I also wonder if all of these highly polished presentation tools take away some creativity. Making anything with technology gives a range of choices about how near the metal you get with your tools. If we were trying to teach learners about presentation there are limitations.
Sway’s built-in design engine takes the hassle out of formatting your various pieces of content by integrating them into a cohesive layout. From there, you can easily adjust the design to create a look and feel that reflects your unique style.
Some might think that the hassle is part of the fun or learning?
I am quite likely wrong about this. I’ve be saying it for a while. I though the same about iMovie trailers, too easy to learn with. But I’ve seen some nice examples of learning using iMovie trailers.
There is also this problem…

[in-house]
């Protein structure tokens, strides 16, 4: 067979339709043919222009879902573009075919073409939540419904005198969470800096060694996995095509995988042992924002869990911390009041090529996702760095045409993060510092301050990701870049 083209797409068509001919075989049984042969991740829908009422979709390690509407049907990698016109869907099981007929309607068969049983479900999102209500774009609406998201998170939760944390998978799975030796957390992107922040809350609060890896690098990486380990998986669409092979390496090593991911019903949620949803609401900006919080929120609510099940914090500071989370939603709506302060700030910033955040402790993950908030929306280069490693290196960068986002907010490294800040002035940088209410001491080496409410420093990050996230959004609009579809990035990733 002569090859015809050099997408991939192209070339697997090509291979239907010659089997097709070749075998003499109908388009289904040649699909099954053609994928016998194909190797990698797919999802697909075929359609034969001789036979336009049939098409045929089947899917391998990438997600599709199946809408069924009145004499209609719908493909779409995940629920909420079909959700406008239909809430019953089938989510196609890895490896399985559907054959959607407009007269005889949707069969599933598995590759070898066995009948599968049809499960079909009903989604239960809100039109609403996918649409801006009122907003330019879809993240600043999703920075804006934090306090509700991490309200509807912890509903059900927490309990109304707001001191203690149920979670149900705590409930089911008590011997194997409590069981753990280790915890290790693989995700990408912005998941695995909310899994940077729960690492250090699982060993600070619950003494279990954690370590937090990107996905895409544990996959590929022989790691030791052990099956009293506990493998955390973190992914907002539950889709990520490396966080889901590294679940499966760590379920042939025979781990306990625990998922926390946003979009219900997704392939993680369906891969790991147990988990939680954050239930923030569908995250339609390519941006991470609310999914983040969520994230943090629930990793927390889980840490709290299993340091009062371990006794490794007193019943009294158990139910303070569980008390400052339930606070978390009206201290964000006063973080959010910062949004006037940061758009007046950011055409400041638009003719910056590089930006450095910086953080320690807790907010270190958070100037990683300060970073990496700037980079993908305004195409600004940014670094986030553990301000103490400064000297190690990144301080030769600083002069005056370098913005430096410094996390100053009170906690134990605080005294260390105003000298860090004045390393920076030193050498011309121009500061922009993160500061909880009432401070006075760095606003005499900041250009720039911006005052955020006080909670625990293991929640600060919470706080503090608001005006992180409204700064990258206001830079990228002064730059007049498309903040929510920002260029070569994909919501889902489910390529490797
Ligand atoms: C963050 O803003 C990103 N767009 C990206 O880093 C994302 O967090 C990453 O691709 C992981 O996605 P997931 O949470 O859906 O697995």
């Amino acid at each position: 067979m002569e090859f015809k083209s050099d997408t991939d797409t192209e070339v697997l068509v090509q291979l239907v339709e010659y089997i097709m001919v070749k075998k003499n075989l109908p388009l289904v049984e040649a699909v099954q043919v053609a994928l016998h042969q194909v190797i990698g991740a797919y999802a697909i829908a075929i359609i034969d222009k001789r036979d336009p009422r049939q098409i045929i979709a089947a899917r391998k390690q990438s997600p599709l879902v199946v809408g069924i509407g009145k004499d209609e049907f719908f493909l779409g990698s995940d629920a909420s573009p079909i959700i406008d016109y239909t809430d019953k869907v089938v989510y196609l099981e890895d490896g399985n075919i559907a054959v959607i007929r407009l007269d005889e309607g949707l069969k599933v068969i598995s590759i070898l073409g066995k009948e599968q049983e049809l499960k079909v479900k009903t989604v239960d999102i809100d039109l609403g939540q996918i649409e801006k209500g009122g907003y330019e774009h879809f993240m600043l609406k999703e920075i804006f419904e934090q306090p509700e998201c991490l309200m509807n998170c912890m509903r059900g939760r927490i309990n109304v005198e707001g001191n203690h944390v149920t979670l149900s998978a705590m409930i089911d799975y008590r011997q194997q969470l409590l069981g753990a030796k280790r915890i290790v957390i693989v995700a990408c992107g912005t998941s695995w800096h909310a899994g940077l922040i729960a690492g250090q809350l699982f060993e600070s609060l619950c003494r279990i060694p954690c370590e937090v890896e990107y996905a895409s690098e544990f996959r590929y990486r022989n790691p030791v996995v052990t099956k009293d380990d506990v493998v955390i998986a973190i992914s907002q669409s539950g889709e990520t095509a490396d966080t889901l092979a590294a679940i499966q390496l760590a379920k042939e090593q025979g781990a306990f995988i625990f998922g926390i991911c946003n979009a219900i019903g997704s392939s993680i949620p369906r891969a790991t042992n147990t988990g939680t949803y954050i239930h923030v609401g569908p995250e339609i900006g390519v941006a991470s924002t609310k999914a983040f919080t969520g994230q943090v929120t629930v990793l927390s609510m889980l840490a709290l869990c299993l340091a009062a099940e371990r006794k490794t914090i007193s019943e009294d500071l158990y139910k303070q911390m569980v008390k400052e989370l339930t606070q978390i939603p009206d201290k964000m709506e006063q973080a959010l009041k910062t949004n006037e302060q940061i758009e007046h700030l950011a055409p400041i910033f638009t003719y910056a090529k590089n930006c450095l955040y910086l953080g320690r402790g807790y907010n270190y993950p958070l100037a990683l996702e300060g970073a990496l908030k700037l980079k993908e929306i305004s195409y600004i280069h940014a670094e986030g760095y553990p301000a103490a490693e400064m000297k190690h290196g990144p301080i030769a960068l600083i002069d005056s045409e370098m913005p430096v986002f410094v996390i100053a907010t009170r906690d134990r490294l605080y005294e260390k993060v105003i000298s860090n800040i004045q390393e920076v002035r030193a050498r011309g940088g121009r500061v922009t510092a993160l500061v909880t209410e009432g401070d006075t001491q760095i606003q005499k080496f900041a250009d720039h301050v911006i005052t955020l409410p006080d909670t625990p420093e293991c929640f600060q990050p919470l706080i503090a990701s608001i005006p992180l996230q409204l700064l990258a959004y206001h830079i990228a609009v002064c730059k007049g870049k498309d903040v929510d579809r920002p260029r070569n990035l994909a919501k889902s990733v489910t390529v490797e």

Is the Medium the Message?
Both Sway and Slate remind me of medium, I’ve put the same text and images on medium as a comparison.
I also created a home knitted version The Devils Pulpit. This is somewhat less polished, but fun to do.
All three applications are easy to pick up an use. They do not allow much customisation of the layout. Sway having more choices medium the least.
Sway and Slate both offer embed codes, Slate’s is limited to a clickable splash screen that takes you to adobe’s site. Sway’s embed is, in my opinion, much nicer.
For the words and images I was using I prefer Slate’s presentation a little. I like the ‘letterbox’ background images that scroll a lot. I did manage to get these working to some extent (no mobile) on my hand knitted attempt.
Medium is more focused on writing than Sway or Slate.
Medium is the only one that offers something in the way of guidance and suggestions as to what to read. I’ve enjoyed quite a lot of writing on medium through my daily email.
Both Sway and Slate are particularly nice ways to publish when you want your images to be as important as your words. Given Sway has an iPhone app it would be a good choice for using on the move (and on the bus). Sway would be a great tool for producing good looking reports from school trips. For myself I’ll probably stick to blog posts and hand knitted solutions where the fun is in the making.